[credit provider=”www.jawshark.com” url=”http://www.jawshark.com/hungry_great_white_wallpaper.html”]
As millions of Americans sit down to crunch out this year’s tax forms, they may want to start thinking about 2013.”Uncertainty” is the best way to describe 2012’s tax environment due to changing rules, deficit debates and election-year posturing.
Inflation’s upside We took a look at five trends that may have a big impact on the government’s bite in the months ahead:
Your 2012 taxes could benefit from what is usually a painful force of economics. There may actually be an upside to inflation.
By law, “the dollar amounts for a variety of tax provisions, affecting virtually every taxpayer, must be revised each year to keep pace with inflation,” according to the IRS.
The formula used in indexing showed a relatively higher amount of inflation this year over last, just over 3.8%, according to CCH, a Wolters Kluwer business and provider of tax information, software and services. This increase is well above the 1.4% amount used last year and the 0.18% inflation factor used in 2010.
“Most taxpayers benefit from inflation adjustments, since they tend to preserve the value of most, but not all, of the dollar-based benefits under the tax code year after year,” says George Jones, a CCH senior federal tax analyst.
The value of each personal and dependent exemption, available to most taxpayers, is $3,800, up $100 from 2011, according to the IRS.
The new standard deduction is $11,900 for married couples filing a joint return, up $300; $5,950 for singles and married individuals filing separately, up $150; and $8,700 for heads of household, up $200. Nearly two out of three taxpayers take the standard deduction, rather than itemizing deductions such as mortgage interest, charitable contributions and state and local taxes, the IRS says.
When there is inflation, indexing of brackets lowers tax bills by including more of people’s incomes in a lower bracket, an analysis by CCH explains.
Tax-bracket thresholds will increase for each filing status. For a married couple filing a joint return, for example, the taxable-income threshold separating the 15% bracket from the 25% bracket is $70,700, up from $69,000 in 2011.
CCH says to expect slightly higher standard deduction and personal exemption amounts for 2012 in most cases, as well as amounts that might be claimed from an increase in the income ceilings imposed on tax benefits such as education credits, individual retirement account contributions and more.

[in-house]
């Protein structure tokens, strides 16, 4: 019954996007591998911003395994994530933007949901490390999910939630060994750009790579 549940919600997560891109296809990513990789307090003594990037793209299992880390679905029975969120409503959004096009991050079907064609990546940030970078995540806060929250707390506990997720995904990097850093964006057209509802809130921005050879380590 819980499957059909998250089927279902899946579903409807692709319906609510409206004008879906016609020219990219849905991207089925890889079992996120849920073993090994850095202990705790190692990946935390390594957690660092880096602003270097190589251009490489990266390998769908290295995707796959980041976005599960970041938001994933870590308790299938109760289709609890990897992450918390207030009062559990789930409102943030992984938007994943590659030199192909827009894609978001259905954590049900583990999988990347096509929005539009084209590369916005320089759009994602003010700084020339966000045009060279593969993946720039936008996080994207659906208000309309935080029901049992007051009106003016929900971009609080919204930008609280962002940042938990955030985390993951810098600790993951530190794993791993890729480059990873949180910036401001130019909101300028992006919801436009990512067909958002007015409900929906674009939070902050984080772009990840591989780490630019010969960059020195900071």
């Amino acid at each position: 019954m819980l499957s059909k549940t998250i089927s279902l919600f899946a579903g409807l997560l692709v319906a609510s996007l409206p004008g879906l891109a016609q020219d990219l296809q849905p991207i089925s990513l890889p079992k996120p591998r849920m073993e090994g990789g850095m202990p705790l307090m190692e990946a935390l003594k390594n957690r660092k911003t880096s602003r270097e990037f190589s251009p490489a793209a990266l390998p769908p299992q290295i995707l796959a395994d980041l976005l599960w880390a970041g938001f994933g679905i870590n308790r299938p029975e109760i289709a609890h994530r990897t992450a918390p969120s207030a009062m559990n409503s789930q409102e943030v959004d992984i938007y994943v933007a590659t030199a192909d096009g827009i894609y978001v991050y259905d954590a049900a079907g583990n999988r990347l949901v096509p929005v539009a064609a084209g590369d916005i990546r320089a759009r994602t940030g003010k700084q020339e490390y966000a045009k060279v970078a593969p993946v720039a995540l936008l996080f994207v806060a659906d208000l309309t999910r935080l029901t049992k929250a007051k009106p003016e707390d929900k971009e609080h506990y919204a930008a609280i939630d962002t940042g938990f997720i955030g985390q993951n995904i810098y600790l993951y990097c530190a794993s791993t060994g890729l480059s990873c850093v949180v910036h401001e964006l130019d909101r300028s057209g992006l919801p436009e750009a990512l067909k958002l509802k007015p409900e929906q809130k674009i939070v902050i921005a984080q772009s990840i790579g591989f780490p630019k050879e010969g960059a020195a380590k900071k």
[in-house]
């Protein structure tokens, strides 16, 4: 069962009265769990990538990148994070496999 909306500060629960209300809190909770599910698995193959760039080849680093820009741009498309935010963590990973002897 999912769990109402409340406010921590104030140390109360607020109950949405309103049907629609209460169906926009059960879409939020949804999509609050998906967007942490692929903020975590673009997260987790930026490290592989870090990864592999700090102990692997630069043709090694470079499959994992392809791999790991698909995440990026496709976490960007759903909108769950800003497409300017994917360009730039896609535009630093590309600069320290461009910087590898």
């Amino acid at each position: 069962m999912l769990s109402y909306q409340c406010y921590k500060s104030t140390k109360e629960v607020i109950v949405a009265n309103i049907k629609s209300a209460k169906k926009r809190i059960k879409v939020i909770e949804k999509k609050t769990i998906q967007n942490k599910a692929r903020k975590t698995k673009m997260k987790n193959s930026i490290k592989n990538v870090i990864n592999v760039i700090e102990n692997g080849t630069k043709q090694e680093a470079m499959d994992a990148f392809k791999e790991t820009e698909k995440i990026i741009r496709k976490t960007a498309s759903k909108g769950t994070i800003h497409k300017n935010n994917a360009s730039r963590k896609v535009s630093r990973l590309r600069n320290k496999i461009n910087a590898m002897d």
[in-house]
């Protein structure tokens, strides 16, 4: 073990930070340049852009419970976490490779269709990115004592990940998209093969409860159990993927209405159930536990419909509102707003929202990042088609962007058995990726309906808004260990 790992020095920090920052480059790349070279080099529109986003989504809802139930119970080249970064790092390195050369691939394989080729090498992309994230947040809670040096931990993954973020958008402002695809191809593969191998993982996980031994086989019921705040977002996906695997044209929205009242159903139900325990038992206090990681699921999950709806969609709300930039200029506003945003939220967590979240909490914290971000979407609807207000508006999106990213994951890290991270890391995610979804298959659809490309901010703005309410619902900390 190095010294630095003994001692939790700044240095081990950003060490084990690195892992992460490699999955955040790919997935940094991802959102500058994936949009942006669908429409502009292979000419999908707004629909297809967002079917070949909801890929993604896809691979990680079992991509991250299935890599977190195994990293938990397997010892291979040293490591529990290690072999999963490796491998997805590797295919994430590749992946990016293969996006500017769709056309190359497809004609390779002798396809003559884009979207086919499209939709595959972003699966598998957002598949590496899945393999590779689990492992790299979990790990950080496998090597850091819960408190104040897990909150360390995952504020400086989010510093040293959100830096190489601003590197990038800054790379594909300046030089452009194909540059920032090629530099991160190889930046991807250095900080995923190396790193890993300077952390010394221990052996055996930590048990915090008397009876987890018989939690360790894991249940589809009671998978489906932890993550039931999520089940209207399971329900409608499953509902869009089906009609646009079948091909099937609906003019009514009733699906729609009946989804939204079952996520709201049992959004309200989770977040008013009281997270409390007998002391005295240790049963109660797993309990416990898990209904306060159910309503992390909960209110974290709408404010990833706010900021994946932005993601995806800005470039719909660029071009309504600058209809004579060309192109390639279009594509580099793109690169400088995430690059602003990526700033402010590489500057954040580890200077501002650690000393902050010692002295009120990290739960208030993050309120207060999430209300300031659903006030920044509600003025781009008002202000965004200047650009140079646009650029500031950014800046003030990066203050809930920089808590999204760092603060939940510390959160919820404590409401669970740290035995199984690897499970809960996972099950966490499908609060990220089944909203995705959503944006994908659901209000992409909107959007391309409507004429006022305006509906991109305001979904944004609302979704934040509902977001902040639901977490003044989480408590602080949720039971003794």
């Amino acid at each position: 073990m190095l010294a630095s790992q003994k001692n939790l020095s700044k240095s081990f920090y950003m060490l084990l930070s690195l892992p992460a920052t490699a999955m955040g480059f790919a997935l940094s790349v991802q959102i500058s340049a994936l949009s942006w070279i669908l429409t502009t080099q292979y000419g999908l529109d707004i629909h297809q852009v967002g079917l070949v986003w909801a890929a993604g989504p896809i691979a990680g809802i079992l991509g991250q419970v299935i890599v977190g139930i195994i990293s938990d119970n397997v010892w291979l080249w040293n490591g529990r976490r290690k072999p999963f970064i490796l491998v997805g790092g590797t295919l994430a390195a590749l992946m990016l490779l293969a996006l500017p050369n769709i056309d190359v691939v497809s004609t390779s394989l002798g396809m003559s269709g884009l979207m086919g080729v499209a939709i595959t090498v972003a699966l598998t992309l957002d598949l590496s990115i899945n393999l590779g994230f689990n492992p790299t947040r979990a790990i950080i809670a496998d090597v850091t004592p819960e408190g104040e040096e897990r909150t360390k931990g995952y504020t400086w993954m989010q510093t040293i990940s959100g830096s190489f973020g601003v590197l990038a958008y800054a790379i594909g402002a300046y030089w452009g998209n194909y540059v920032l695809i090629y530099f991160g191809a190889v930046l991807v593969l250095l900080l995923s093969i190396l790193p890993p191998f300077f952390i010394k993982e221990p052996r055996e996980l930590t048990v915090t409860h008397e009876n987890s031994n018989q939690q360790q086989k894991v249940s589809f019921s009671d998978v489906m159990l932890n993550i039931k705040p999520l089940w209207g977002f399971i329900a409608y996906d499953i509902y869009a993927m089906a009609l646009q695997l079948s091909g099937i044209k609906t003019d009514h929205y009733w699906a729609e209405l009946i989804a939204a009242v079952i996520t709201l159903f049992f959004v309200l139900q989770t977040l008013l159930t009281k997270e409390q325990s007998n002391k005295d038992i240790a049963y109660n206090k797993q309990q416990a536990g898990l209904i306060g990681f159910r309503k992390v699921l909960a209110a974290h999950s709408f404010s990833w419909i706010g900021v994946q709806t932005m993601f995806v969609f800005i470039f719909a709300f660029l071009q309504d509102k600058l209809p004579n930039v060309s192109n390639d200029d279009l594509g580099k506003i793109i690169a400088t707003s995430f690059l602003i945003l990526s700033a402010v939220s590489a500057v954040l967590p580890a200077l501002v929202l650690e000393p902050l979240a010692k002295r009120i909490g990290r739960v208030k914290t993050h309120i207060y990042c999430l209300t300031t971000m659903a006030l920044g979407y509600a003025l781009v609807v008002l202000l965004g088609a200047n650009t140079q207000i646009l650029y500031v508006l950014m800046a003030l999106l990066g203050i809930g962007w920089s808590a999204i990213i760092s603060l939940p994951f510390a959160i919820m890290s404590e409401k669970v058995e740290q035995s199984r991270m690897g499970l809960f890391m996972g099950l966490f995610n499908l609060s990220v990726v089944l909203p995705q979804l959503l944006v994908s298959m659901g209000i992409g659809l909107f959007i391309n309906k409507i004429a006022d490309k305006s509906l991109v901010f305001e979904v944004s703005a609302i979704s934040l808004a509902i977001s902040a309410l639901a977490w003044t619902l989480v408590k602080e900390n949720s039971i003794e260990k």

“Combined, inflation-based tax savings for 2012 can become substantial,” the CCH analysis says. “Because of inflation adjustments, a married couple filing jointly with a total taxable income of $100,000 should pay $190 less income taxes in 2012 than they will on the same income for 2011 because of indexing of their tax bracket for 2012. A single filer with taxable income of $50,000 should owe $95 less next year due to the adjustments to the income tax rate brackets between 2011 and 2012.”
“Not only is the top 35% rate bracket projected to rise from $379,150 to $388,350, but, as is the case for all individual taxpayers, the rise in the bracket amounts below the individual’s top marginal rate (that is, the incremental value of the 10%, 15%, 25%, 28%, and 33% brackets for someone in the 35% marginal rate bracket) also benefits the individual taxpayer,” CCH says. “As a result of the inflation adjustment in each of the brackets, someone filing a joint return with taxable income of $450,000 in 2012, for example, will pay $732 less in income taxes in 2012 than in 2011.”
Among the new inflation-adjusted tax figures for 2012 is the estate tax exemption. Previously set at $5 million, an inflation adjustment means that up to $5.1 million of an estate will be exempt from the current 35% tax.
Also increasing are contribution limits to most retirement savings plans — including 401(k), 403(b) and the federal Thrift Savings Plan — from $16,500 in 2011 to $17,000 (“catch-up” contribution limits for those 50 and older remain at $5,500).
You don’t tug on Superman’s cape. You don’t spit into the wind.
And, if you are a politician in an election year, you avoid anything other than sugarcoated tax discussions.
For months, Congress has punted any real discussion of taxes down the road, likely until after November’s presidential and state by state contests. A wide range of political stalemates and temporary compromises mean a whole lot of uncertainty for taxpayers in the year ahead.
“One common theme during 2011 for practitioners and taxpayers was the lack of certainty in tax planning for future years,” CCH Principal Tax Analyst Mark Luscombe says. “And that uncertainty was magnified by the scheduled expiration of many tax incentives after Dec. 31, 2011, and the end of the Bush-era tax cuts after 2012, due to extension by the Tax Relief, Unemployment Insurance Reauthorization and Job Creation Act of 2010.”
Will the payroll tax cut continue beyond its temporary stay of execution? What’s the fate of the Bush-era tax cuts (extended through 2012) and a variety of tax extenders? Will the maximum tax rate for capital gains increase to 20% from 15% or more if the Bush-era tax cuts expire?
Should the “rich” be taxed at a higher rate, a position taken by President Barack Obama and derided by conservatives?
Will there be changes to the personal exemption phase-out, something that would be a boon to wealthier Americans?
Are changes afoot for future implementations of the estate tax? CCH cites expert speculation that the current $5 exclusion will be lowered to $3.5 million and the top rate will rise to 45%.
Will deficit reduction talks — including the stalled response to the budget-cutting “Super Committee” — lead to increased revenue plays, a major point of division among Democrats and Republicans?
No one really knows, and we’ll all have to wait until November’s elections are in the history books to get a clear read.
An impact of all that uncertainty is that numerous tax strategies will be difficult to commit to in 2012. Income shifting in its many forms (deferred compensation, delaying year-end billings, maximizing retirement contributions, etc.) will be a gamble given that no one knows — or will know until late in the year — how taxes will rise or fall in 2013.